Sunday, November 27, 2005

More Bad Polling for Romney/Healey

After a self-imposed holiday news blackout for the long weekend, I was delighted to see that the November State House News Poll has been released. One of the reasons I like this poll in particular is because they not only ask questions about items recently in the news, but they also generally ask the same questions phrased the same way about the 2006 governor's race. They let me down this time, however, by not asking any questions about the 2006 Democratic gubernatorial primary.

Even without those results, the poll is full of bad news for Governor Mitt Romney and his Lieutenant Governor, Kerry Healey. The lead story is that a majority of Massachusetts residents approve of allowing illegal immigrants who have graduated Massachusetts high schools to pay in-state tuition at UMass, something that Healey has come out strongly against. Not only that, but Healey's favorable/unfavorable ratings are "horrible" for someone trying to position herself for a run for governor, should Romney decline a second term, at least according to the pollster, Gerry Chervinsky. As for Romney, his favorablity rating has dipped below fifty percent for the first time since the poll began.

Here are the head-to-head poll results, with the September results in parentheses.

If the candidates in next year's general election for governor were Mitt Romney / [CHALLENGER], and the election were being held tomorrow, for whom would you vote?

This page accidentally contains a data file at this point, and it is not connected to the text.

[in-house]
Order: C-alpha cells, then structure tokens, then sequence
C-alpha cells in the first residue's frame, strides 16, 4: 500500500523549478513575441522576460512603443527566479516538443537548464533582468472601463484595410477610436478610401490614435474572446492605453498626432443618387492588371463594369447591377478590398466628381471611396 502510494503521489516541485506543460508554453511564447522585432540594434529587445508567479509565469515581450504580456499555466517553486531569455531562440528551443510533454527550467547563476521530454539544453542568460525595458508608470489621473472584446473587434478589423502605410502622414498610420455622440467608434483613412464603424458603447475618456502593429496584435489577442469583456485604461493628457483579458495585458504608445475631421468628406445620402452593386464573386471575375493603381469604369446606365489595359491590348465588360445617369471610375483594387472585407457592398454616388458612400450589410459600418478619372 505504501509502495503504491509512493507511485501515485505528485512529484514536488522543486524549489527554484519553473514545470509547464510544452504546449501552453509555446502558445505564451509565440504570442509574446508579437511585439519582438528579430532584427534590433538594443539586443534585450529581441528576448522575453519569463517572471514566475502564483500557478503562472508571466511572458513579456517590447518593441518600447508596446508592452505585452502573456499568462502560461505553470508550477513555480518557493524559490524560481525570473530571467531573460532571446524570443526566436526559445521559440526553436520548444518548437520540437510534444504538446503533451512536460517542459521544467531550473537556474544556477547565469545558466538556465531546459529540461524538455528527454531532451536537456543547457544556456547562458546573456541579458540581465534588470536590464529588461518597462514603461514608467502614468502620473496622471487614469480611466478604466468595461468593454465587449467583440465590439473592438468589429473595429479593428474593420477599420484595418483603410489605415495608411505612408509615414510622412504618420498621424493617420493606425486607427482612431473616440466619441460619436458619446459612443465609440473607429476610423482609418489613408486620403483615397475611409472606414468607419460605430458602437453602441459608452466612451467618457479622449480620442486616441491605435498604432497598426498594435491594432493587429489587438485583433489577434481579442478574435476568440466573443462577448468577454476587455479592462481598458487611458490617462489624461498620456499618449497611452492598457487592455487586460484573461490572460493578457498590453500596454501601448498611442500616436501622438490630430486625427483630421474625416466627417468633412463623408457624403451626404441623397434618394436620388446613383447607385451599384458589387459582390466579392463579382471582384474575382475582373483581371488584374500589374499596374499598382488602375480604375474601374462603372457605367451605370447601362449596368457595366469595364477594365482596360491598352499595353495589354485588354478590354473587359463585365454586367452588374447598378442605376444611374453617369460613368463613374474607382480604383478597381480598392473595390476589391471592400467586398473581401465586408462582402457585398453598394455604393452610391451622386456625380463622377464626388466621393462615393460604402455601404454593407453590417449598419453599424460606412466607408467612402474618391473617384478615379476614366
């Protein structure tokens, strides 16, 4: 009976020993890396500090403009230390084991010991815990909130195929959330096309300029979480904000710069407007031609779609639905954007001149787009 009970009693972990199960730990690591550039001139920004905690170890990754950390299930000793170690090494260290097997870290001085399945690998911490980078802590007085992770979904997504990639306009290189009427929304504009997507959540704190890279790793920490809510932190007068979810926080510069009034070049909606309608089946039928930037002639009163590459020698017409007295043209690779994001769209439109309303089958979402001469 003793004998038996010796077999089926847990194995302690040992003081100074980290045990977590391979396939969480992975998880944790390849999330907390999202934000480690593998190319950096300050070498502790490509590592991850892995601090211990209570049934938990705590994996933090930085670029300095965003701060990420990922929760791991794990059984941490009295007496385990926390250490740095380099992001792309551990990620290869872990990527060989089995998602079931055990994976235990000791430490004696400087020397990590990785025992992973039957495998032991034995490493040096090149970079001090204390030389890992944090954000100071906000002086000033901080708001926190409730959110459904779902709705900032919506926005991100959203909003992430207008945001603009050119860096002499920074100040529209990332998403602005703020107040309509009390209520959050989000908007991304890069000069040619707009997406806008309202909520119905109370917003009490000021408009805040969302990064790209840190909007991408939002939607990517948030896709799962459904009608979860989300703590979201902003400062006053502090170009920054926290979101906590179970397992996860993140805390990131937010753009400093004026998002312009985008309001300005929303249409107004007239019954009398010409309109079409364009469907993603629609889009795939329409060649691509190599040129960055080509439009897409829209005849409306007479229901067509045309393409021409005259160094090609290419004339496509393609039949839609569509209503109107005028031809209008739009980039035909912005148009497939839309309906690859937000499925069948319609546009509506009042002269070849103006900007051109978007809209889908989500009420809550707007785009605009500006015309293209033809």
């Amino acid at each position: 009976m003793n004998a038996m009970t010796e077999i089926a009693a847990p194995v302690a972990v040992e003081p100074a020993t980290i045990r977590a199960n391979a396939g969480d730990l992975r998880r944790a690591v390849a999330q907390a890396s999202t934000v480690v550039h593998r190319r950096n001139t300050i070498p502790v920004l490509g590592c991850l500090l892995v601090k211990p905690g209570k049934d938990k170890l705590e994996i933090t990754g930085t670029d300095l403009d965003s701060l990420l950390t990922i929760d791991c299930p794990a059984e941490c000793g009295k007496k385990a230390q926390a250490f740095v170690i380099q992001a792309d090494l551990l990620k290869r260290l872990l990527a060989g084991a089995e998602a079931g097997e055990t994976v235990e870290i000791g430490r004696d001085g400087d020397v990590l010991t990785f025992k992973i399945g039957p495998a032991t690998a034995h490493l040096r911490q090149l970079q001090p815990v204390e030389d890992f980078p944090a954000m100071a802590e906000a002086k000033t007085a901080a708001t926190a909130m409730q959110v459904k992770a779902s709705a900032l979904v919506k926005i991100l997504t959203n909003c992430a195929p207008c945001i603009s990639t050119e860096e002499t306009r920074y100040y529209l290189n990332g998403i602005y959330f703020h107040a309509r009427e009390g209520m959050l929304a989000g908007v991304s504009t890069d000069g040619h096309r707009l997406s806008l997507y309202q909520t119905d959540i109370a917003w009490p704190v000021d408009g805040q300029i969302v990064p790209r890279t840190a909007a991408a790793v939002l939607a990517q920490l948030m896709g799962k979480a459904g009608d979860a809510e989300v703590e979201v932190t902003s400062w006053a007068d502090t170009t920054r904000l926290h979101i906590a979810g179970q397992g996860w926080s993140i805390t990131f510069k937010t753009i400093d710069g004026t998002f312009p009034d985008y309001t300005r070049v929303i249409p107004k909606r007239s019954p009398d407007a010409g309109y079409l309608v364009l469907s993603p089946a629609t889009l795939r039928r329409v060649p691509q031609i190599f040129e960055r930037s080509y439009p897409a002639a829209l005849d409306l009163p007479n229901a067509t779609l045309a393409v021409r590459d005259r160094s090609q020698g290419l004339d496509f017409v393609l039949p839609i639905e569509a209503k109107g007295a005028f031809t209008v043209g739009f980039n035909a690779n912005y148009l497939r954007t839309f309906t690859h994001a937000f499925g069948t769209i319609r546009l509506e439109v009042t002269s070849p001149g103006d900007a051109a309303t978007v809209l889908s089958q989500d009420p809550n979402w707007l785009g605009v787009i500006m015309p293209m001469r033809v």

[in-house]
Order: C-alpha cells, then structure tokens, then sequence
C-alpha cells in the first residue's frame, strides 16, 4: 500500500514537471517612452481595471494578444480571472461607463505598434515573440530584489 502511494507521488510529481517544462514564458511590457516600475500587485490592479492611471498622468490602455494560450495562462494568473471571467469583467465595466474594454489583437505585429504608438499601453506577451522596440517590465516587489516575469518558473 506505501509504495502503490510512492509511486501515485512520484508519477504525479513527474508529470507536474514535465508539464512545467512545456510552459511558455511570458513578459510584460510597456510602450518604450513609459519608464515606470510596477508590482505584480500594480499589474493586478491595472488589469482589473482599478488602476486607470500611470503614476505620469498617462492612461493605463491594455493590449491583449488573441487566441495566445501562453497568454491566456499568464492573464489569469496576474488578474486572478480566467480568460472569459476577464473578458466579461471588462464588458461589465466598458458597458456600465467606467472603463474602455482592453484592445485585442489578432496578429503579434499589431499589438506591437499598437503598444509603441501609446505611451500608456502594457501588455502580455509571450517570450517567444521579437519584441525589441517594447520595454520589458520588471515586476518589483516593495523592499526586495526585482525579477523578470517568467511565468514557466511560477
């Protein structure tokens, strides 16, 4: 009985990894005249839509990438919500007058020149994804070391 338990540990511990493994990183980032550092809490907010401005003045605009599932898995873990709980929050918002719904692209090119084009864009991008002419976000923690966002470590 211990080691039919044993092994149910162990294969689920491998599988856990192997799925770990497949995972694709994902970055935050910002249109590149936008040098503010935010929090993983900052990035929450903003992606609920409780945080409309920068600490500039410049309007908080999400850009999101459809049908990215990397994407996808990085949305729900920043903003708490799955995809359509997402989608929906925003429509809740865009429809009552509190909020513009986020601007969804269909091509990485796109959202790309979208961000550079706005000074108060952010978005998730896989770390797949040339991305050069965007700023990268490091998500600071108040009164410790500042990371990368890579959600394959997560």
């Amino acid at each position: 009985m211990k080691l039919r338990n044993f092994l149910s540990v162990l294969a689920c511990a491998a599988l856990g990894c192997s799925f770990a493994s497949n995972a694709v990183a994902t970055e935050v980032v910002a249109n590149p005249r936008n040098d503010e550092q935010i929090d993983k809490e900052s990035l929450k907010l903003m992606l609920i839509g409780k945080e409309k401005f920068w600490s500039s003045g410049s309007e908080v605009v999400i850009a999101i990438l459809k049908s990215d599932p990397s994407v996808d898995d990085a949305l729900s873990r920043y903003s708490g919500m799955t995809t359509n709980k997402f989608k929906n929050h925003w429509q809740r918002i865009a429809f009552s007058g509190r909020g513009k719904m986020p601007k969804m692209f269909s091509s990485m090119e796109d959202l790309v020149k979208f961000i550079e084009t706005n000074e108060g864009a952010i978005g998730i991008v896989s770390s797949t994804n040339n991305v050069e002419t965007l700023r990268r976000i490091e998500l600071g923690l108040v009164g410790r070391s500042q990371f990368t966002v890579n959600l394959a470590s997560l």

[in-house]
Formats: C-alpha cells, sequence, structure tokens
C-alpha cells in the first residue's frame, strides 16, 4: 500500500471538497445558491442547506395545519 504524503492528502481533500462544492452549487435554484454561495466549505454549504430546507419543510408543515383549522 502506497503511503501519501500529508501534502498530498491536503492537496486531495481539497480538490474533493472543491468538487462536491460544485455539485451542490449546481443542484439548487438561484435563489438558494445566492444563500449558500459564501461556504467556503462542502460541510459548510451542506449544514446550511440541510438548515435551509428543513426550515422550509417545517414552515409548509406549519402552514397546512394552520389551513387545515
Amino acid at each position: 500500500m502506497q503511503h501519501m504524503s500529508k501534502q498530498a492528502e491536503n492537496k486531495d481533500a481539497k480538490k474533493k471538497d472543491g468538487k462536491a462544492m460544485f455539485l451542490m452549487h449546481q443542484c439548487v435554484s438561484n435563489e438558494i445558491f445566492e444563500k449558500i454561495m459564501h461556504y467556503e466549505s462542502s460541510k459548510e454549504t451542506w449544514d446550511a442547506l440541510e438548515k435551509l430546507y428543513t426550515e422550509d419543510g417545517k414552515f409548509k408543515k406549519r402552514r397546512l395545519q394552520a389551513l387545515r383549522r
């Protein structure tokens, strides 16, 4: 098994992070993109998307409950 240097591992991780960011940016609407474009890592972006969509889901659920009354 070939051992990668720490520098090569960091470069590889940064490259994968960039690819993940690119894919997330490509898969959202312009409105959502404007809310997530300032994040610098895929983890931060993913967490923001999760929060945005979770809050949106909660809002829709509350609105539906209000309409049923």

ChallengerRomneyDon't KnowNeither
Bill Galvin45.7%(39.6%)40.6%(43.4%)6.3%(10.7%)6.8%(6.0%)
Deval Patrick39.8%(29.1%)41.8%(45.9%)10.5% (15.9%)7.4%(8.8%)
Tom Reilly52.3%(44.8%)36.1%(39.8%)5.4%(10.4%)5.4%(4.7%)
Every challenger does better against Romney now than just two months ago, and in turn, Romney does worse, so that the votes are coming from him, and not from the undecideds. Here's a graph showing how the Democrats have been doing against Romney since May.
What's interesting is how consistent the three challengers have been. Reilly always does better than Galvin who always does better than Patrick. Once you factor out name recognition, it may be that these numbers only reflect external factors -- Romney's approval rating and Democratic enrollment in Massachusetts -- and not anything specific any of the candidates are doing (or in the case of Galvin, not doing). You see the same pattern in the numbers against Kerry Healey, here:
If the candidates in next year's general election for governor were Kerry Healey / [CHALLENGER], and the election were being held tomorrow, for whom would you vote?
ChallengerHealeyDon't KnowNeither
Bill Galvin48.9%(42.6%)28.4%(32.1%)11.4%(17.3%)10.5%(7.7%)
Deval Patrick43.5%(30.8%)31.8%(35.7%)13.6%(20.1%)10.2%(12.6%)
Tom Reilly56.0%(48.6%)25.0%(28.3%)7.4%(14.8%)10.8%(8.0%)
So, why have Reilly, Galvin and Patrick been doing better? One reason that is readily obvious is that they're now doing about ten points better among registered Democrats than they have in previous polls. Again, I wonder if this is related more to how Romney and Healey are doing specifically, or how Republicans are seen generally here in Massachusetts. The Republican party has taken a lot of hits nationally, and it may be that self-described Democrats are now more reluctant to vote for (or admit voting for) someone of the opposite party. It could also be that the things that have been in the news lately -- in-state tuition for illegal immigrants and health care reform -- are issues that favor Democrats generally, at least in Massachusetts. Since the general election is still a year away, it may very well be that the general public has not yet focused in on the 2006 governor's race. It could be that at this early date, the biggest factor in the Romney and Healey reelect numbers is just their opponents' name recognition. That should be reassuring for the Democrats since name recognition can be increased fairly easily, as long as the candidate has enough money for media buys.